(The entire section is 82 words.)
SOURCE: “The Miracle of Realism: The Bid for Self-Knowledge in the Fiction of Ellen Gilchrist,” in Southern Quarterly, Vol. 22, No. 1, Fall, 1983, pp. 101-14.
[In the following essay, Thompson discusses where the search for self-knowledge leads several of Gilchrist's protagonists.]
Few writers can achieve with a first collection of short stories published by a university press the kind of instant popular success and critical acclaim Ellen Gilchrist won with In the Land of Dreamy Dreams: Not only did it immediately sell out its first printing, the collection was literally the talk of New Orleans, selling many copies by word of mouth and winning for its author a substantial contract with a notable publisher for a novel and another collection of stories. Gilchrist’s regional success has been explained in much the same way the regional success of writers like Walker Percy, Eudora Welty and, more recently, John Kennedy Toole has been explained: that is, readers in the South cannot resist the descriptions of settings, landscapes, dialects and societies which, love them or not, are easily recognizable as home. Yet, like these writers, Gilchrist writes fiction that is more than regional. Indeed, if it is regional, it is so in the sense that the works of Dostoyevsky and Flaubert are regional, which is to say that it represents not regionalism so much as the successful capturing of a social milieu....
(The entire section is 6153 words.)
SOURCE: “Ellen Gilchrist's Characters and the Southern Woman's Experience: Rhoda Manning's Double Bind and Anna Hand's Creativity,” in New Orleans' Review, Vol. 15, No. 1, Spring, 1988, pp. 7-9.
[Bolsterli is Professor of English and Director of the Center for Arkansas and Regional Studies at the University of Arkansas at Fayetteville. She has written several books on the South. In the following essay, she discusses how Gilchrist presents the Southern woman's experience through her characters Rhoda Manning and Anna Hand.]
Since the experiences of any powerless class are considered less interesting than those of the powerful, one of the differences between the writing done by men and women has been the tendency for women to ignore the basic facts of their existence because it was not considered significant enough to read about. On the other hand, because of their superior status, men’s every thought, feeling or movement has been considered valid subject for literature, easy access for a writer to a vast area of material. However, the current phase of the women’s movement has brought a gradual realization that women are not powerless in their own sphere, that as Adrienne Rich’s line goes in “From an Old House in America,” “my power is brief and local, but I know my power”—and that the key to transcendence for a writer lies in validating that experience rather than in repudiating it....
(The entire section is 2553 words.)
SOURCE: “New People in the Old Museum of New Orleans: Ellen Gilchrist, Sheila Bosworth, and Nancy Lemann,” in Louisiana Women Writers: New Essays and a Comprehensive Bibliography, edited by Dorothy H. Brown and Barbara C. Ewell, Louisiana State University Press, 1992, pp. 195-210.
[In the following essay, Woodland discusses how the literary tradition of New Orleans is changed and how New Orleans' society is portrayed in the fiction of Ellen Gilchrist, Sheila Bosworth, and Nancy Lemann.]
Experiences, reminiscences, episodes, picked up as only women know how to pick them up from other women’s lives,—or other women’s destinies, as they prefer to call them,—and told as only women know how to relate them; … that is what interests the women who sit of summer nights on balconies. For in those long-moon countries life is open and accessible, and romances seem to be furnished real and gratis, in order to save, in a languor-breeding climate, the ennui of reading and writing books.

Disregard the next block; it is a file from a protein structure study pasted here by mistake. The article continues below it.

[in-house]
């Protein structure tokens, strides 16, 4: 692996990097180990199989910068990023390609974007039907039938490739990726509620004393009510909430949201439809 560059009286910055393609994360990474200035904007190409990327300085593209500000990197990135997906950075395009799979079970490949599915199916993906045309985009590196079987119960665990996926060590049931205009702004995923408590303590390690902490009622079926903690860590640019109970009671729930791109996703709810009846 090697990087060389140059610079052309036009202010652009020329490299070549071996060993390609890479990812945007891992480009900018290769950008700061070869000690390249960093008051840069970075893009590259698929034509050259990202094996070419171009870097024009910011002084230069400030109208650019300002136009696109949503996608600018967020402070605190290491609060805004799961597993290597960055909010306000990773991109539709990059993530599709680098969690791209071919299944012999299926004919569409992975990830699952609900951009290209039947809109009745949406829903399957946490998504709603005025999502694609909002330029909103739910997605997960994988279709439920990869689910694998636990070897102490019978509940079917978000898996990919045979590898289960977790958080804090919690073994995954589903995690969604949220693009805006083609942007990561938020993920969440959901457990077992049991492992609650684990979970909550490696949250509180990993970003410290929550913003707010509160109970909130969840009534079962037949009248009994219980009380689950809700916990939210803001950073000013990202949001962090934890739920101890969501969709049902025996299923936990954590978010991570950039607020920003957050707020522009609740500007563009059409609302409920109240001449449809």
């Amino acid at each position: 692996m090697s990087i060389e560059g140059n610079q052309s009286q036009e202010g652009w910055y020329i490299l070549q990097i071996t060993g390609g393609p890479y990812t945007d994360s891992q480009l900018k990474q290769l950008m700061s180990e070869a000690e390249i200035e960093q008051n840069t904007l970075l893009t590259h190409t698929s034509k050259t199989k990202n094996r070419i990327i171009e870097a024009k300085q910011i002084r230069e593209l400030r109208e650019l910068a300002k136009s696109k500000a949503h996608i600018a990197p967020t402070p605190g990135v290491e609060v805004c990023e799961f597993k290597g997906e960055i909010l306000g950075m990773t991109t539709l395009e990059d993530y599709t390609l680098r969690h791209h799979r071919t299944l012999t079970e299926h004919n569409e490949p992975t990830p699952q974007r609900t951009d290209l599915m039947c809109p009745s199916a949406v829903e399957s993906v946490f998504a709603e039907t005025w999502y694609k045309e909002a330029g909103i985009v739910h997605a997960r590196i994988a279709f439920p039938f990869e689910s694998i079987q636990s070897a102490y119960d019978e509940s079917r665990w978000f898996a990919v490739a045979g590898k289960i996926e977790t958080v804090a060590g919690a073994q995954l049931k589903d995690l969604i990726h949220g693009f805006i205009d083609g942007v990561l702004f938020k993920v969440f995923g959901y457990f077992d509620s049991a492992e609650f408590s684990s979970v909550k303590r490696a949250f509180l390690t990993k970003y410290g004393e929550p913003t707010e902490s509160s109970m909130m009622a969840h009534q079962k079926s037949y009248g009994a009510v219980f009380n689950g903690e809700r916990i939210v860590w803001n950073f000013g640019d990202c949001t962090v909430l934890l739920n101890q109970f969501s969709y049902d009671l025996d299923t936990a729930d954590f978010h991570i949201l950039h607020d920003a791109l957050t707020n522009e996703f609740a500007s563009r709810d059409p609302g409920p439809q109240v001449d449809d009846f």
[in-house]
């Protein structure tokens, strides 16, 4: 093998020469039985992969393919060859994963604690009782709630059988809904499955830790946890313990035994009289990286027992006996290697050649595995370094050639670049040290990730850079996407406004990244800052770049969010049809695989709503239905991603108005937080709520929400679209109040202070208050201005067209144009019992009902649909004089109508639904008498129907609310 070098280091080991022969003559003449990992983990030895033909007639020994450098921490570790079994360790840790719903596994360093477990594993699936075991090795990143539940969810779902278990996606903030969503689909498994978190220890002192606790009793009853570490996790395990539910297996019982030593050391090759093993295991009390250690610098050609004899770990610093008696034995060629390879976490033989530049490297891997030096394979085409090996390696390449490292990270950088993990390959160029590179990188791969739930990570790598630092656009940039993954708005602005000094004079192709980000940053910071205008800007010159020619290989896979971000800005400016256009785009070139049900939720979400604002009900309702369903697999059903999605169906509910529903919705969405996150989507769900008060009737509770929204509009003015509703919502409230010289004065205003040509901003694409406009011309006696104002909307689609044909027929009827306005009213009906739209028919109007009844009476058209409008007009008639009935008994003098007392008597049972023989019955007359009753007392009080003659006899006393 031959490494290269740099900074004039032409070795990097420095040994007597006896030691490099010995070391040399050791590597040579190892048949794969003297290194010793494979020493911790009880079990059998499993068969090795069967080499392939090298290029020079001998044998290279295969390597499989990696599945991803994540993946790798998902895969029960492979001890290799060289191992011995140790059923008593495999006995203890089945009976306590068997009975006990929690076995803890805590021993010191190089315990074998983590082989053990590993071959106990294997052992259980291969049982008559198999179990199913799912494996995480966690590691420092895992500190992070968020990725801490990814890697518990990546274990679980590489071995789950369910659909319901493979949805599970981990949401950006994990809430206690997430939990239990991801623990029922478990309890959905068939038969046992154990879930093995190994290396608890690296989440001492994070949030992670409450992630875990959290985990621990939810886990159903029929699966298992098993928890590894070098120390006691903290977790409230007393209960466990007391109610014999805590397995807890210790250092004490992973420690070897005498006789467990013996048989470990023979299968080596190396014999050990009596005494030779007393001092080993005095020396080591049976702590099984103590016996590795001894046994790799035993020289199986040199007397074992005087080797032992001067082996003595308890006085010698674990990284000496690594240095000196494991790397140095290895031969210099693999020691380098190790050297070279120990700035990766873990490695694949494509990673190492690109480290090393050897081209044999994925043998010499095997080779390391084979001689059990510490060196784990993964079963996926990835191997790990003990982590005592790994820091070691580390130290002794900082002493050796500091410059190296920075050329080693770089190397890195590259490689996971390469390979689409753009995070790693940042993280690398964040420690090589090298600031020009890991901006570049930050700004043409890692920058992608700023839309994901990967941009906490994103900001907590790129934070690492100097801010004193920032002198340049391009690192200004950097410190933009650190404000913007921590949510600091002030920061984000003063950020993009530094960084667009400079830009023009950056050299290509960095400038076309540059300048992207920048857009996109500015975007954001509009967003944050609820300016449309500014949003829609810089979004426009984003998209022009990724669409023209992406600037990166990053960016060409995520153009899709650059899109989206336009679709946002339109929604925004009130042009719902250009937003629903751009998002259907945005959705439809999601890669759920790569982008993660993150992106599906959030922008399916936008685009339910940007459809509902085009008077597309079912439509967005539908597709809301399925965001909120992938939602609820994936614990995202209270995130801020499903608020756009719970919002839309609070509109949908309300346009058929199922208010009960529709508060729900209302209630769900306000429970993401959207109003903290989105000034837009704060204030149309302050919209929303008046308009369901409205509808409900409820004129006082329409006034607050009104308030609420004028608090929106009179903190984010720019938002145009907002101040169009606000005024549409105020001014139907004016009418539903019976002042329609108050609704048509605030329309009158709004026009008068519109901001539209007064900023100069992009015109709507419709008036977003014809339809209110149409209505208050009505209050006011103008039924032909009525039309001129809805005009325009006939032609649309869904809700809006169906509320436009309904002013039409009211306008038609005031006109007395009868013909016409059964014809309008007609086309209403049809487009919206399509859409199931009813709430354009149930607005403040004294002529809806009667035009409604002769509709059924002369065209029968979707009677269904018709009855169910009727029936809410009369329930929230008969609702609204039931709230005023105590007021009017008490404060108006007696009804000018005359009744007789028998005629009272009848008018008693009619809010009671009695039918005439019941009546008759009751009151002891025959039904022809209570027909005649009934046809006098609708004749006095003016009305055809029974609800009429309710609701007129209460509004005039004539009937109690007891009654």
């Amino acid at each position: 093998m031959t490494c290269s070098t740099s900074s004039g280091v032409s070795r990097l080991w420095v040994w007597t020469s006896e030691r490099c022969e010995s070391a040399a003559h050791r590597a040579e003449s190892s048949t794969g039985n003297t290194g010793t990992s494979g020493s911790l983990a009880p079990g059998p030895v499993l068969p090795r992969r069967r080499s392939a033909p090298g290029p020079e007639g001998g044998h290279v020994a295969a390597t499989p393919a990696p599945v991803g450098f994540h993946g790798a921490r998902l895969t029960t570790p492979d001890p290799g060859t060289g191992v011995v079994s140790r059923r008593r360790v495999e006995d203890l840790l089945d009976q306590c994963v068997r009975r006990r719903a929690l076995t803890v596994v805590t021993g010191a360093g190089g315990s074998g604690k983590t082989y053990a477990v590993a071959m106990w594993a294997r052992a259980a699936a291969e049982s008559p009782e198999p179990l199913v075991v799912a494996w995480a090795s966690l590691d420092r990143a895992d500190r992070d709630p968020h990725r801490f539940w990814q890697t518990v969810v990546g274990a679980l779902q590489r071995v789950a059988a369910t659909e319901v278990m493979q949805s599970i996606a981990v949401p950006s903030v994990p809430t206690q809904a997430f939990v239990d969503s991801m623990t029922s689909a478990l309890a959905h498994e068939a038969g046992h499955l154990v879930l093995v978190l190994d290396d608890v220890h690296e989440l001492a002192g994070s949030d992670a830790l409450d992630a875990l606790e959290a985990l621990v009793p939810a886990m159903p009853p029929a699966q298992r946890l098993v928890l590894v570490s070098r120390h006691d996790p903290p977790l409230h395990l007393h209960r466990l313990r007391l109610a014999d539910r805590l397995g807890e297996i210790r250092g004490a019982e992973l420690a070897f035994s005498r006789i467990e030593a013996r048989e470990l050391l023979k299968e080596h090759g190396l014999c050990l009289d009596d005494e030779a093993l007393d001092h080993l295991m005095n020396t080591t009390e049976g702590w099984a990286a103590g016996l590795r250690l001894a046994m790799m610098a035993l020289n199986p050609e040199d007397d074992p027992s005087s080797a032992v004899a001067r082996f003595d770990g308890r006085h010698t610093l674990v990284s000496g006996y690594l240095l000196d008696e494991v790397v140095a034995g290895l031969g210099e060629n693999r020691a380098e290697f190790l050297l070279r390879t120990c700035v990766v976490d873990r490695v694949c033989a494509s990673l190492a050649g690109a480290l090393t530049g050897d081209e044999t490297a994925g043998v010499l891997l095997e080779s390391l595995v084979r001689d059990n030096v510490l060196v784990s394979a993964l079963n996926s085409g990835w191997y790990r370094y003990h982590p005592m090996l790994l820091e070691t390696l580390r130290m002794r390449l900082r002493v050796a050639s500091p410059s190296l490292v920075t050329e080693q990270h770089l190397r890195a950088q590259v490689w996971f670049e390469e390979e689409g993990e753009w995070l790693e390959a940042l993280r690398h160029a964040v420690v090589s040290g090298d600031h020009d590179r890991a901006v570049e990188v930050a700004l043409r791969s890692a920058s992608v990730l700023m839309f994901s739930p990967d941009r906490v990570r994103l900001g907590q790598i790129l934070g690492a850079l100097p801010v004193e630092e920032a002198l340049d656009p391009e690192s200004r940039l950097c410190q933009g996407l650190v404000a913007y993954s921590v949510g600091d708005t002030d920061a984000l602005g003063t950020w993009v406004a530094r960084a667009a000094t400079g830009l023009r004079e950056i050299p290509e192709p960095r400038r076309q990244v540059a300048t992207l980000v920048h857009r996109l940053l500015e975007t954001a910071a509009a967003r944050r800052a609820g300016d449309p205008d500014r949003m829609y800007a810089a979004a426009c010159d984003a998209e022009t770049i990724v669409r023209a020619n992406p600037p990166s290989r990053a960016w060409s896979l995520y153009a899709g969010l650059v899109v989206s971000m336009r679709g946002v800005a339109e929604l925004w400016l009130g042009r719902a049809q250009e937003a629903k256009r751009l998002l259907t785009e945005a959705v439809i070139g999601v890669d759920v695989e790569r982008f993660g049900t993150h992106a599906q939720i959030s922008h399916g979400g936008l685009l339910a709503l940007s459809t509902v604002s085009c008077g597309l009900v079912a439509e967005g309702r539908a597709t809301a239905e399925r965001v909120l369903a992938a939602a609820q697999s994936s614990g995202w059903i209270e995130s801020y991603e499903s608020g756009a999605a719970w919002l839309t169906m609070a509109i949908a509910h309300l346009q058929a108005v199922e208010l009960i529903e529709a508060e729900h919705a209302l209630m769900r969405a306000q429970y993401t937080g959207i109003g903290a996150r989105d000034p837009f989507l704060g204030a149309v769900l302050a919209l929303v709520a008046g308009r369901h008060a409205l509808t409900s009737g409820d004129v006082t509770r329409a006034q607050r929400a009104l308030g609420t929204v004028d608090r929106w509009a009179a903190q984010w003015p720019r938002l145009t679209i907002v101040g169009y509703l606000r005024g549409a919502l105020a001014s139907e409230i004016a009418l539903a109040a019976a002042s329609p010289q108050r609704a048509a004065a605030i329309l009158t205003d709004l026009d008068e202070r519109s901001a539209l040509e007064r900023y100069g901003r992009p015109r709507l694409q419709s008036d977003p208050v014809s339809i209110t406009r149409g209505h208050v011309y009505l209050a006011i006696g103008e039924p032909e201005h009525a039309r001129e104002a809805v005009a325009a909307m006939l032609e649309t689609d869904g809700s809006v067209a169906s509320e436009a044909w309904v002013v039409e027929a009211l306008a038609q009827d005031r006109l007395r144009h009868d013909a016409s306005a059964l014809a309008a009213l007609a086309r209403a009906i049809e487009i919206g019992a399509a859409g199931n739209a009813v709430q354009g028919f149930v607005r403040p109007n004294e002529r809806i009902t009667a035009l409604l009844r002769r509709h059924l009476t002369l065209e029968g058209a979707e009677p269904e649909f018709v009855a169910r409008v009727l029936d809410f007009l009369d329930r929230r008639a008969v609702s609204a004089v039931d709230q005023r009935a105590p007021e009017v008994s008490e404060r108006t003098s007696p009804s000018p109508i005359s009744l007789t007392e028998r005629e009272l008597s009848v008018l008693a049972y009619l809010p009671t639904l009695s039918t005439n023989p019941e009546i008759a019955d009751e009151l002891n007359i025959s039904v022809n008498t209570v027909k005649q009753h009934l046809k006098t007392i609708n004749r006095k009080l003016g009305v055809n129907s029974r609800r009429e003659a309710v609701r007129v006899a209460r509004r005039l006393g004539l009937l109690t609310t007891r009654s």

—Grace King, Balcony Stories
Although an established literary tradition associated with a particular place, region, or city can be of enormous value to a writer, offering inspiration and teaching by example, it can also become an obstacle to success and a threat to the writer’s creativity. The danger is especially severe when the materials...
(The entire section is 6556 words.)
SOURCE: “The Evolution of Caddy: An Intertextual Reading of The Sound and the Fury and Ellen Gilchrist's The Annunciation,” in Southern Literary Journal, Vol. 25, No. 1, Fall, 1992, pp. 40-51.
[In the following essay, Bauer asserts that the fate of Amanda McCamey in Gilchrist's The Annunciation exhibits a more optimistic view of the future of the Southerner than the fate of Caddy Compson in William Faulkner's The Sound and the Fury.]
Certain parallels between the works of Ellen Gilchrist and William Faulkner might suggest to the reader that the South has not changed very much during the last century, though writers apparently continue to see the need for change. A comparison of The Sound and the Fury with Gilchrist’s The Annunciation reveals that the South is still filled with individuals who have a false and often destructive sense of themselves. The bitter irony is that those who suffer the consequences are the victims of this hypocrisy rather than its supporters, and two such victims are Caddy Compson and Amanda McCamey, the central characters of these two novels. Both are strong women who choose to live according to their own value systems rather than their families’ hypocritical codes of honor and morality.
The love and courage of Faulkner’s Caddy are ultimately broken down by her family, leaving her with a destructive self image, which...
(The entire section is 5522 words.)
SOURCE: “Progress and Prescription: Ellen Gilchrist's Southern Belles,” in Southern Quarterly, Vol. 31, No. 3, Spring, 1993, pp. 69-78.
[In the following essay, Larue traces the common features of Gilchrist's female protagonists and complains that they take no positive action to better their own lives.]